Friday, April 03, 2015

Reading Project: Iris Murdoch

Several years ago, I set out to read all of Iris Murdoch's novels, and this week, I am finishing Jackson's Dilemma, her last novel.  It's bittersweet, coming to the end of such an absorbing project.  I was dreading Jackson's Dilemma, because it is believed she was beginning to succumb to Alzheimer's disease while writing it.  Indeed, researchers have studied her books from the first to the last in order to gain more understanding of how this disease progresses.  They found that her vocabulary was the richest at the midpoint of her writing career, with a marked decline in her last novel, which was published a year before she was officially diagnosed with Alzheimer's.

Iris Murdoch around the time of the peak of career


To an uneducated person such as myself, Jackson's Dilemma seems simpler than her other novels, but still, perfectly good fiction.  I am enjoying Jackson's Dilemma and find myself engrossed in the story, but apparently, at the time of its publication, Murdoch's regular readers were disappointed.  The New York Times review says that the story is good, but the writing is "a mess" and lists all the places where Murdoch used redundant or trite phrases.  My perception isn't as nuanced as that of a professional book reviewer, but there were some passages in which I thought, "Oh dear..."

Anyway, this post isn't about Jackson's Dilemma, but about the project to read all of Murdoch's novels. I never found reading Murdoch to be a chore, but her novels will stretch your intellectual ability.  You are rewarded with her humor, her engrossing, sometimes suspenseful plots, and the glorious descriptions of her characters and their surroundings, particularly their houses.  And the dogs!  The best dogs in literature live in Iris Murdoch novels.  If you are a dog person, you must read Iris Murdoch.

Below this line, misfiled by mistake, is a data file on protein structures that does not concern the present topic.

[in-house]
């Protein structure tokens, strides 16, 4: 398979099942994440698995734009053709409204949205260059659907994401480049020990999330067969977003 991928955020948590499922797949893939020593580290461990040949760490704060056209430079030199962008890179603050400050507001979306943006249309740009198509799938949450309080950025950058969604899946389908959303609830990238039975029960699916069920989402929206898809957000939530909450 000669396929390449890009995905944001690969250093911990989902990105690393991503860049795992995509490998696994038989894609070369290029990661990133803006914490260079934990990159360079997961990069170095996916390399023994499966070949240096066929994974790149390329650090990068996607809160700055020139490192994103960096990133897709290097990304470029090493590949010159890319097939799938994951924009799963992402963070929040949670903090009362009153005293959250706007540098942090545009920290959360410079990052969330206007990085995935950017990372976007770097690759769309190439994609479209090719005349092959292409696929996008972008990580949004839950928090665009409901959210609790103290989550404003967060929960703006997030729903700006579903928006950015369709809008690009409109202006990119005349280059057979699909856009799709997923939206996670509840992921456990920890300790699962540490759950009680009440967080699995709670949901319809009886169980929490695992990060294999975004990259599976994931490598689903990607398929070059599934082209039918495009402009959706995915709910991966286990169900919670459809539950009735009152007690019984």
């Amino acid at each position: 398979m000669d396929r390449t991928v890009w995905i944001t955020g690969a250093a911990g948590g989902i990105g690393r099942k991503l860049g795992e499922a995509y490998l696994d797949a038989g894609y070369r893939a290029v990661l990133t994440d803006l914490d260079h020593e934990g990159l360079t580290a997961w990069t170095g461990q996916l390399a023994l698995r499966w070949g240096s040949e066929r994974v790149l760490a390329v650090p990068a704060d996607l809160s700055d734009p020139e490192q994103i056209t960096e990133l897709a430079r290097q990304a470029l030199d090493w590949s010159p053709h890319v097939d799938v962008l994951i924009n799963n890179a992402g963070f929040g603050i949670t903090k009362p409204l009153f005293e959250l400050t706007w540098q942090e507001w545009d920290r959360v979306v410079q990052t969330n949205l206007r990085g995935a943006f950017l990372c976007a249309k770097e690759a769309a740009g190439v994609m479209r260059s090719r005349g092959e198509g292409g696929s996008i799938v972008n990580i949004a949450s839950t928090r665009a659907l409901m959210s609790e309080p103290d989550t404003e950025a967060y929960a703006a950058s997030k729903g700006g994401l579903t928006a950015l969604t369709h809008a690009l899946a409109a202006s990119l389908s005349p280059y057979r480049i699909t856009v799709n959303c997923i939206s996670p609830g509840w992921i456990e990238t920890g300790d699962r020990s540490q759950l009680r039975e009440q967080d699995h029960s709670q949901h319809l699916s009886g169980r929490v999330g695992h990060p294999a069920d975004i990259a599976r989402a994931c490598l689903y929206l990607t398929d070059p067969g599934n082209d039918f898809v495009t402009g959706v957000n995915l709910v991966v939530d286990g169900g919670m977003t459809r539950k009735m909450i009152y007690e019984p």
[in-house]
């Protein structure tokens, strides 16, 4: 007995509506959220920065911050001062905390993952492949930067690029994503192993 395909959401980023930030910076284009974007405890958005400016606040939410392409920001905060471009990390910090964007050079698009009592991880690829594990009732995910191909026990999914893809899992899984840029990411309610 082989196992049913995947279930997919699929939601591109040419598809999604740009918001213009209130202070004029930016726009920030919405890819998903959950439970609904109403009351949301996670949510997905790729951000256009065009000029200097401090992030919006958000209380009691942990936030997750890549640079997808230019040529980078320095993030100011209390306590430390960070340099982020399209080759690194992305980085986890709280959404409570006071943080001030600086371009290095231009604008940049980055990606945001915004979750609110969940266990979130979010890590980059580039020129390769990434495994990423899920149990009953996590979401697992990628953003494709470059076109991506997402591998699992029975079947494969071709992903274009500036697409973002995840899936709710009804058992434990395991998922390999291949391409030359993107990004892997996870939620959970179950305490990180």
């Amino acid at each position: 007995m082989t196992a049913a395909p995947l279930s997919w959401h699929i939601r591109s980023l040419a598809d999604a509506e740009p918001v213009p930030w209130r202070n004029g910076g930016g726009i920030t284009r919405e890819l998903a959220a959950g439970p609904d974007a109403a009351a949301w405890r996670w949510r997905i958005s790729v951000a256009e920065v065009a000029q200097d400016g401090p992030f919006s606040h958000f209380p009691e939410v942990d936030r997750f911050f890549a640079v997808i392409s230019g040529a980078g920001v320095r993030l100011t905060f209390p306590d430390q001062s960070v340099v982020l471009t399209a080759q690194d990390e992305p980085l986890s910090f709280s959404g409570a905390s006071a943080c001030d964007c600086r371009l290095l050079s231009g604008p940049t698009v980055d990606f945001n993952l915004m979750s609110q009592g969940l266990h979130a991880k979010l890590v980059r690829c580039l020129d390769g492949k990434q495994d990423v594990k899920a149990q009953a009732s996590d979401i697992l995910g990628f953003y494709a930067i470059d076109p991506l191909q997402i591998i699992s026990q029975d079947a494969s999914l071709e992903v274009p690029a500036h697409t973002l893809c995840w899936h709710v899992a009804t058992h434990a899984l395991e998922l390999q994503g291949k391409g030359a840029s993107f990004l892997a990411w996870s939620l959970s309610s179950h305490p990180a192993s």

Of Iris Murdoch's novels, my favorites were:

  • The Bell 
  • Under the Net
  • A Severed Head
  • The Unicorn
  • The Red and the Green
  • The Nice and the Good
  • An Accidental Man
  • The Black Prince
  • A Word Child
  • The Book and the Brotherhood
  • The Green Knight
I read some of these so long ago, I can't quite remember why I loved them the most, but my life has been immeasurably enriched by this project.

I have a couple of other "projects" going on.  I'm reading all of Elizabeth Jane Howard's novels, all of Angela Thirkell's, and there's the fifty classics project.  (I'm supposed to read fifty classic novels within five years.  I'm now just over three years into it, and I've completed only twenty-four, but that includes some heavy hitters like The Brothers KaramazovCrime & Punishment, War & Peace, and a whole lot of Faulkner.  There are lighter things further down the list, so I may make my goal.)  What about you?  Do you ever create reading projects for yourself?

4 comments:

  1. No. Not since my friend handed me "Infinite Jest" by David Foster Wallace and dared me to finish it, because he didn't know anyone else that had and I was on a postmodern lit kick. 1000 pages, plus over 300 pages of footnotes - it was a beast. It took me a year to finish, but I did finish it and in the end, I enjoyed it. Although I made mental notes on how it could be edited down at least a few hundred pages....

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  2. I actually started a classics challenge this month, and finding your fifty classics challenge was a big part of why I decided to go ahead and make a list. Since then, it keeps growing and I am still on the first book (The Count of Monte Cristo).

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    1. Thanks! I was inspired to start the fifty classics project from someone else's blog, so the project keeps growing!

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  3. I like to read all the books of an author as a project! I read all of Iris Murdoch about ten years ago and enjoyed being immersed in her very distinctive world. (My favorites were “The Black Prince” and “The Sea, The Sea”). I find her a hard author to recommend to others, though – I’m never sure which is the right book to read first, or which to read if you aren’t a big reader in general…. She’s peculiar, on the whole.

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